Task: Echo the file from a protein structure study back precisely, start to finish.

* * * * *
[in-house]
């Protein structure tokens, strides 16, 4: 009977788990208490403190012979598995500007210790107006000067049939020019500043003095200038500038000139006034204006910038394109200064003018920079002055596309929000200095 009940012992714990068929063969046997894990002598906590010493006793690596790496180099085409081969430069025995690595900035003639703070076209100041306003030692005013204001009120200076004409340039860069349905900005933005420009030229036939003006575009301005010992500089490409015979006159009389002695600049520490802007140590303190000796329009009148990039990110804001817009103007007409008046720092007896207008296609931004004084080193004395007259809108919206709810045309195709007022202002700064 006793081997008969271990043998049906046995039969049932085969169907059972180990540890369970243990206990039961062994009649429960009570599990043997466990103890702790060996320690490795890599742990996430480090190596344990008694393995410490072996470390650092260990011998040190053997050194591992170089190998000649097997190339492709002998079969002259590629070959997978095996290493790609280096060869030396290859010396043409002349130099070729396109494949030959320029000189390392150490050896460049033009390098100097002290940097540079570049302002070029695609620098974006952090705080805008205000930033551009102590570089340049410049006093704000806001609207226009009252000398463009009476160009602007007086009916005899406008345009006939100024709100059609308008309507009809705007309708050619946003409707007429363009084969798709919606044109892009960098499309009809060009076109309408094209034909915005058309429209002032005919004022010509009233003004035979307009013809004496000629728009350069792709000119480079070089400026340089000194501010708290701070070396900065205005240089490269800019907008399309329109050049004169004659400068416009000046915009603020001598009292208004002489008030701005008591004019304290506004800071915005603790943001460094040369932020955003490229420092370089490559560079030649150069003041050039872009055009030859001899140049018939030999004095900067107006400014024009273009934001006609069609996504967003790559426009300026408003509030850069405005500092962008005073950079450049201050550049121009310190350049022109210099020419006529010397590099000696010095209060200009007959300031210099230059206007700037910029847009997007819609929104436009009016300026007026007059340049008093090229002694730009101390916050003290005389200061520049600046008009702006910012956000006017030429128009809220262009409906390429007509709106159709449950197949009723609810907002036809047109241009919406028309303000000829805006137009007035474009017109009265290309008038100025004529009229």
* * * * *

[in-house]
């Protein structure tokens, strides 16, 4: 009977788990208490403190012979598995500007210790107006000067049939020019500043003095200038500038000139006034204006910038394109200064003018920079002055596309929000200095 009940012992714990068929063969046997894990002598906590010493006793690596790496180099085409081969430069025995690595900035003639703070076209100041306003030692005013204001009120200076004409340039860069349905900005933005420009030229036939003006575009301005010992500089490409015979006159009389002695600049520490802007140590303190000796329009009148990039990110804001817009103007007409008046720092007896207008296609931004004084080193004395007259809108919206709810045309195709007022202002700064 006793081997008969271990043998049906046995039969049932085969169907059972180990540890369970243990206990039961062994009649429960009570599990043997466990103890702790060996320690490795890599742990996430480090190596344990008694393995410490072996470390650092260990011998040190053997050194591992170089190998000649097997190339492709002998079969002259590629070959997978095996290493790609280096060869030396290859010396043409002349130099070729396109494949030959320029000189390392150490050896460049033009390098100097002290940097540079570049302002070029695609620098974006952090705080805008205000930033551009102590570089340049410049006093704000806001609207226009009252000398463009009476160009602007007086009916005899406008345009006939100024709100059609308008309507009809705007309708050619946003409707007429363009084969798709919606044109892009960098499309009809060009076109309408094209034909915005058309429209002032005919004022010509009233003004035979307009013809004496000629728009350069792709000119480079070089400026340089000194501010708290701070070396900065205005240089490269800019907008399309329109050049004169004659400068416009000046915009603020001598009292208004002489008030701005008591004019304290506004800071915005603790943001460094040369932020955003490229420092370089490559560079030649150069003041050039872009055009030859001899140049018939030999004095900067107006400014024009273009934001006609069609996504967003790559426009300026408003509030850069405005500092962008005073950079450049201050550049121009310190350049022109210099020419006529010397590099000696010095209060200009007959300031210099230059206007700037910029847009997007819609929104436009009016300026007026007059340049008093090229002694730009101390916050003290005389200061520049600046008009702006910012956000006017030429128009809220262009409906390429007509709106159709449950197949009723609810907002036809047109241009919406028309303000000829805006137009007035474009017109009265290309008038100025004529009229």